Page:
A Role of Setting and Staging Play in Moonlight

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Updated: Aug 18, 2023
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In the motion picture “Moonlight,” setting, as well as presentation, plays a significant role in the development of the film, and assists in informing certain aspects of the story. Three areas of setting, which are pivotal in the film, include the school “Little” attends, the community he lives in, and the beach. The staging of the film reveals that Little gives up when he is under pressure or feels uncomfortable in specific situations he is in. The school Little attends reflects the community he resides in, which appears to be a low-income African American neighborhood.

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In this neighborhood boys are expected to act tough, show interest in masculine activities like sports or fighting, and assume heterosexuality. Little is precisely the opposite of these expectations at this part of the film. Little is shy and does not fit in with other boys his age. He is an easy target because he appears not tough enough and does not stand up to defend himself until much later in the film

Lastly, with establishing the beach as a significant setting, the movie uses it as a space of freedom and a place where Little expresses himself. At the beach, Little has an intimate conversation and opens himself up to his friend Kevin, leading to their first kiss. Little tells Kevin about struggles he wouldn’t dare express or act upon back in the neighborhood they inhabit. Later on in the film, when Little and Kevin reconnect, they retreat to a motel by the sea where Little reveals his lack of sexual experiences. This further underscores the intimacy and revelation the beach setting conveys in the movie. All of this transmits the film’s message regarding living an insincere life and the anxiety of being different. When Little can finally be himself at the beach with Kevin, he seems happier than at any other point in the movie, for he can momentarily shed the facade he consistently maintains. If they were seen kissing in the neighborhood they live in, they would likely face ridicule and physical harm.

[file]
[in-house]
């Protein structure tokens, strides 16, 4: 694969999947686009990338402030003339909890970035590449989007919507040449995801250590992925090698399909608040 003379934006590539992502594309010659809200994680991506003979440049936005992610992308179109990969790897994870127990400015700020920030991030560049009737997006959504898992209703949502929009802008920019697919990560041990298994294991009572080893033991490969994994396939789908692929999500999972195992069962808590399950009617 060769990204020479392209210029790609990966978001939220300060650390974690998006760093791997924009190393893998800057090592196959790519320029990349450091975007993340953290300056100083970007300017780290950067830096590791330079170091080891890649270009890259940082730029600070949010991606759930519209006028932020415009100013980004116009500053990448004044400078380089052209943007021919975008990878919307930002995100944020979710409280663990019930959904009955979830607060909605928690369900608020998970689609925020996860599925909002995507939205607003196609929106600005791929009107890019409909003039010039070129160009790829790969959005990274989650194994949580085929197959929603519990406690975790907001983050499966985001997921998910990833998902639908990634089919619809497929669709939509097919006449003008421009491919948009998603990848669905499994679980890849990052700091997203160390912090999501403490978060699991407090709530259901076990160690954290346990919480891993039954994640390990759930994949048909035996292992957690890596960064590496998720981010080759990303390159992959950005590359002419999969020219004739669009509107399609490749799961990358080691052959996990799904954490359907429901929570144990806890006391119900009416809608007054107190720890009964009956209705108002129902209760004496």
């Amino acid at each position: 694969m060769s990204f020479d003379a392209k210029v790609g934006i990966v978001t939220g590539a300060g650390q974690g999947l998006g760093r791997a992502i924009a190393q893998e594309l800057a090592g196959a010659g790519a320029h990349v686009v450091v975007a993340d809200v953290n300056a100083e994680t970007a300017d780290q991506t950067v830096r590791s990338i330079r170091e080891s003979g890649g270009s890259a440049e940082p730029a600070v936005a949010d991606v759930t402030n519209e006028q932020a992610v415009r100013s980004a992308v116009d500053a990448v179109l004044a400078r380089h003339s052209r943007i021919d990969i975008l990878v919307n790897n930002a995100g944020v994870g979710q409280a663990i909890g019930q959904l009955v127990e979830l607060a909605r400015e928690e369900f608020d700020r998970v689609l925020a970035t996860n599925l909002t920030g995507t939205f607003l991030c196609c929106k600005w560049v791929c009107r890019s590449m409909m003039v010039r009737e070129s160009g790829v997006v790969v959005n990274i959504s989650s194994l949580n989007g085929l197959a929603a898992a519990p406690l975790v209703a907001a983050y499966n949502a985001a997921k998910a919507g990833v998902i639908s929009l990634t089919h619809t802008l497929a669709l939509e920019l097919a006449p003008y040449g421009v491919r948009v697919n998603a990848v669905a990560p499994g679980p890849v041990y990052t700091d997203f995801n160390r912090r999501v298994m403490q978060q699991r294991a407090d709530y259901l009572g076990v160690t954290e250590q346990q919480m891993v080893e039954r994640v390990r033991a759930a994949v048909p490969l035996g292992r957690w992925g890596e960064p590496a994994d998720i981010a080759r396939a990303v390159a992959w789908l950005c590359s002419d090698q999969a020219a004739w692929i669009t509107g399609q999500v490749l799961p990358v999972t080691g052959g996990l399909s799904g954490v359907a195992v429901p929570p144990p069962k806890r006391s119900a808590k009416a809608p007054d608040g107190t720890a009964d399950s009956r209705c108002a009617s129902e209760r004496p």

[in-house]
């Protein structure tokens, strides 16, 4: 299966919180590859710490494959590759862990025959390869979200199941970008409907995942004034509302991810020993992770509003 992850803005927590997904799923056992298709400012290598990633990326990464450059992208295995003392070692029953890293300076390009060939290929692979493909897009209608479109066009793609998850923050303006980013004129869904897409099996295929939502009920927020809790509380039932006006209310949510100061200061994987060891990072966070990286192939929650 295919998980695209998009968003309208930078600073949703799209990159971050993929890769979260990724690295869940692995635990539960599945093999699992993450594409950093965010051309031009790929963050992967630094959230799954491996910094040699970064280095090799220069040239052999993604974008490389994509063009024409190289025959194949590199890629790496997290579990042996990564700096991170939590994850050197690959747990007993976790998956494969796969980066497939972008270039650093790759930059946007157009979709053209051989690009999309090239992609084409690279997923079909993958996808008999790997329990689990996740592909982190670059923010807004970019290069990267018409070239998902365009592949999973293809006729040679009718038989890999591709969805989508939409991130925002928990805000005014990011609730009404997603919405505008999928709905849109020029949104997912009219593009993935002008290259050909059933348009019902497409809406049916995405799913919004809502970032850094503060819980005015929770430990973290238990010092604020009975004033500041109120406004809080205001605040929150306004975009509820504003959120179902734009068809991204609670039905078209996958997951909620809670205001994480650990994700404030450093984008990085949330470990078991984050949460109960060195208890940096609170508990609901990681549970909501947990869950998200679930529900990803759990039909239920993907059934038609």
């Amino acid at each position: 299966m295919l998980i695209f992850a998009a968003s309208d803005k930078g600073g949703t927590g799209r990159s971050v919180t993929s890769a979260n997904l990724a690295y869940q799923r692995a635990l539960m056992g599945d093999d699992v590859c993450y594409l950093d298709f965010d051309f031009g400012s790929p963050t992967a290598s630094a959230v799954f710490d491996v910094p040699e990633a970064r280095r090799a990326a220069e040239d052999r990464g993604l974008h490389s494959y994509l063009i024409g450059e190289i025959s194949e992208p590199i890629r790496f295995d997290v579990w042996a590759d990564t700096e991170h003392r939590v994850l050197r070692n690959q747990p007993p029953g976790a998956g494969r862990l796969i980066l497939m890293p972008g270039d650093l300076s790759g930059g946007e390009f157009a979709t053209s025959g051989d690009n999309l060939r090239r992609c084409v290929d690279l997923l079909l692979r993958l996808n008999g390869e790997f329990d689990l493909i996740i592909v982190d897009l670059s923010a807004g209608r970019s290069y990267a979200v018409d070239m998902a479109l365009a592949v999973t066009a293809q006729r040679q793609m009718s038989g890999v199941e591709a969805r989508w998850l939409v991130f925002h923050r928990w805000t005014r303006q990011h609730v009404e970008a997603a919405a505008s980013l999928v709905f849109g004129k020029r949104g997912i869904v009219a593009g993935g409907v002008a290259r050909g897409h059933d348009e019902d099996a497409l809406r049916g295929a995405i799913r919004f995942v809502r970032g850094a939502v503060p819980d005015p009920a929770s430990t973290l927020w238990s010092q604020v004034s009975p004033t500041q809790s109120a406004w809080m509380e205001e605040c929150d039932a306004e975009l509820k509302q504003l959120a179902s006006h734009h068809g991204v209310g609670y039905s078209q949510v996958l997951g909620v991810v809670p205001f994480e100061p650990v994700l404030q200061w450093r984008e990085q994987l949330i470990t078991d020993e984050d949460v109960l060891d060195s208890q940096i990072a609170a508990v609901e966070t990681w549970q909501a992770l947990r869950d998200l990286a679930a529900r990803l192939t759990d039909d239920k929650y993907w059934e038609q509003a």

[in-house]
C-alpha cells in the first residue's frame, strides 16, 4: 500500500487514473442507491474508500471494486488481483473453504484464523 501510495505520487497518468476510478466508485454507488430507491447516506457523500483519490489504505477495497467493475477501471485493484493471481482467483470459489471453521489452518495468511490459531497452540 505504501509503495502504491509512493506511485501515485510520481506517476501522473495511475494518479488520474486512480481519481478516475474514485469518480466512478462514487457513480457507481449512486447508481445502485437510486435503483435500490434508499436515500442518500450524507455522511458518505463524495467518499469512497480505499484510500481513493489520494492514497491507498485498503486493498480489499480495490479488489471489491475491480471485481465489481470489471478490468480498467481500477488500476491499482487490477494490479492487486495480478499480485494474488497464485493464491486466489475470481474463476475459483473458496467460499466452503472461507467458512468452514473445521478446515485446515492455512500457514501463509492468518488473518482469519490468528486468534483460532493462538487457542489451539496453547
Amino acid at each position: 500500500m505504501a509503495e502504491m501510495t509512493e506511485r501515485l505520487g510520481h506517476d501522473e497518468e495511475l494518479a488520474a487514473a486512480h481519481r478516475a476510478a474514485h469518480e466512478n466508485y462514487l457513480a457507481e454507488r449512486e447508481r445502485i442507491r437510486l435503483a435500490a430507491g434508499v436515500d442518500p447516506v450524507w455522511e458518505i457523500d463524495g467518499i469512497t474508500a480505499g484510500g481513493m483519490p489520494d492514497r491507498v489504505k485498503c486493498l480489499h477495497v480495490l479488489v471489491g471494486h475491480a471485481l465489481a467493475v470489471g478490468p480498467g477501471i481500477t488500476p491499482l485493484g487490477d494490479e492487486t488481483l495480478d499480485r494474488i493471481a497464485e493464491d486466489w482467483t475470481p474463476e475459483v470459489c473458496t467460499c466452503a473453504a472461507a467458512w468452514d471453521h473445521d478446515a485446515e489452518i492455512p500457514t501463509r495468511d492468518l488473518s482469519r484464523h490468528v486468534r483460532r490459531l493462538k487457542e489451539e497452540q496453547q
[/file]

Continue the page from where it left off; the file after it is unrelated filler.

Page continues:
Staging also plays a unique role in the unfolding of the film. There are several examples of this, like Little’s mother reaction when she asks for money, and Little retaliating after being attacked by Kevin after school. Little and his mother do not seem to have much of a relationship in the film due to her drug problem. She initially appears to be a nurse, shown in scrubs, but is later typically seen at home in regular clothes. At one point, her drug addiction escalates to such an extent that she has to ask Little for money to buy drugs. The conversation starts routinely, but soon escalates to her battering the door, frantically searching Little for money. She grows increasingly aggressive towards him until he gives her the money she wants.

This episode conveys Little’s submissive personality and his tendency to surrender when pressured. He appears to be very sad and compelled to conceal his emotions. Ultimately, Little retaliates and lets his pent-up anger and frustration overtake him after being attacked at school. Little, frequently bullied in elementary school, does nothing to retaliate. However, as he grows older and after sharing an intimate moment with Kevin at the beach, Kevin is pressured to beat Little up by a group of bullies. After Little is assaulted, he retaliates by striking one of these bullies, the orchestrator of his beating, in the back of the head with a chair.

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A Role of Setting and Staging Play in Moonlight. (2022, Dec 16). Retrieved from https://papersowl.com/examples/a-role-of-setting-and-staging-play-in-moonlight/